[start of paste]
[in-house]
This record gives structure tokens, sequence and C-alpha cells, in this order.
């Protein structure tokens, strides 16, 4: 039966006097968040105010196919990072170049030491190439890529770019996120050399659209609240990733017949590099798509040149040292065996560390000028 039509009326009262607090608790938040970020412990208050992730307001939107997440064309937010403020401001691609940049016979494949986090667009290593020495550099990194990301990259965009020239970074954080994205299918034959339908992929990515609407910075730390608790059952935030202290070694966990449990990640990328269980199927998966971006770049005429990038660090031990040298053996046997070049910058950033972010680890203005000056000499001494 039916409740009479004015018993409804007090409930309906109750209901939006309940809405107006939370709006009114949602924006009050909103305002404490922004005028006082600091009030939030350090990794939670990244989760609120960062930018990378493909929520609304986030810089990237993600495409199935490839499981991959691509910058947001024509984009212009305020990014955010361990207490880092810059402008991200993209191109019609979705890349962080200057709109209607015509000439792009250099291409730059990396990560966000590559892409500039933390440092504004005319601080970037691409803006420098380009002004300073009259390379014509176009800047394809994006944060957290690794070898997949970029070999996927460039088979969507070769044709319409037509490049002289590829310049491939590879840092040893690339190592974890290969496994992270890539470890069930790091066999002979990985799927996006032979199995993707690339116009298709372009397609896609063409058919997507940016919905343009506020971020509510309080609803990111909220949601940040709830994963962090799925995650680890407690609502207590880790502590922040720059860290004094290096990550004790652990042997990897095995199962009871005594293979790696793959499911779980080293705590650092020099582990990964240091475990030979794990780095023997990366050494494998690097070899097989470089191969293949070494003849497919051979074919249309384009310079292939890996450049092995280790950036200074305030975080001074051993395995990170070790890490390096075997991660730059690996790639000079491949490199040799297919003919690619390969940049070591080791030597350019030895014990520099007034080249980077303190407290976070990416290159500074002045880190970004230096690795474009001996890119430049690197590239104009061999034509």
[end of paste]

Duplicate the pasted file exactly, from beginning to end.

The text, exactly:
[in-house]
This record gives structure tokens, sequence and C-alpha cells, in this order.
């Protein structure tokens, strides 16, 4: 039966006097968040105010196919990072170049030491190439890529770019996120050399659209609240990733017949590099798509040149040292065996560390000028 039509009326009262607090608790938040970020412990208050992730307001939107997440064309937010403020401001691609940049016979494949986090667009290593020495550099990194990301990259965009020239970074954080994205299918034959339908992929990515609407910075730390608790059952935030202290070694966990449990990640990328269980199927998966971006770049005429990038660090031990040298053996046997070049910058950033972010680890203005000056000499001494 039916409740009479004015018993409804007090409930309906109750209901939006309940809405107006939370709006009114949602924006009050909103305002404490922004005028006082600091009030939030350090990794939670990244989760609120960062930018990378493909929520609304986030810089990237993600495409199935490839499981991959691509910058947001024509984009212009305020990014955010361990207490880092810059402008991200993209191109019609979705890349962080200057709109209607015509000439792009250099291409730059990396990560966000590559892409500039933390440092504004005319601080970037691409803006420098380009002004300073009259390379014509176009800047394809994006944060957290690794070898997949970029070999996927460039088979969507070769044709319409037509490049002289590829310049491939590879840092040893690339190592974890290969496994992270890539470890069930790091066999002979990985799927996006032979199995993707690339116009298709372009397609896609063409058919997507940016919905343009506020971020509510309080609803990111909220949601940040709830994963962090799925995650680890407690609502207590880790502590922040720059860290004094290096990550004790652990042997990897095995199962009871005594293979790696793959499911779980080293705590650092020099582990990964240091475990030979794990780095023997990366050494494998690097070899097989470089191969293949070494003849497919051979074919249309384009310079292939890996450049092995280790950036200074305030975080001074051993395995990170070790890490390096075997991660730059690996790639000079491949490199040799297919003919690619390969940049070591080791030597350019030895014990520099007034080249980077303190407290976070990416290159500074002045880190970004230096690795474009001996890119430049690197590239104009061999034509």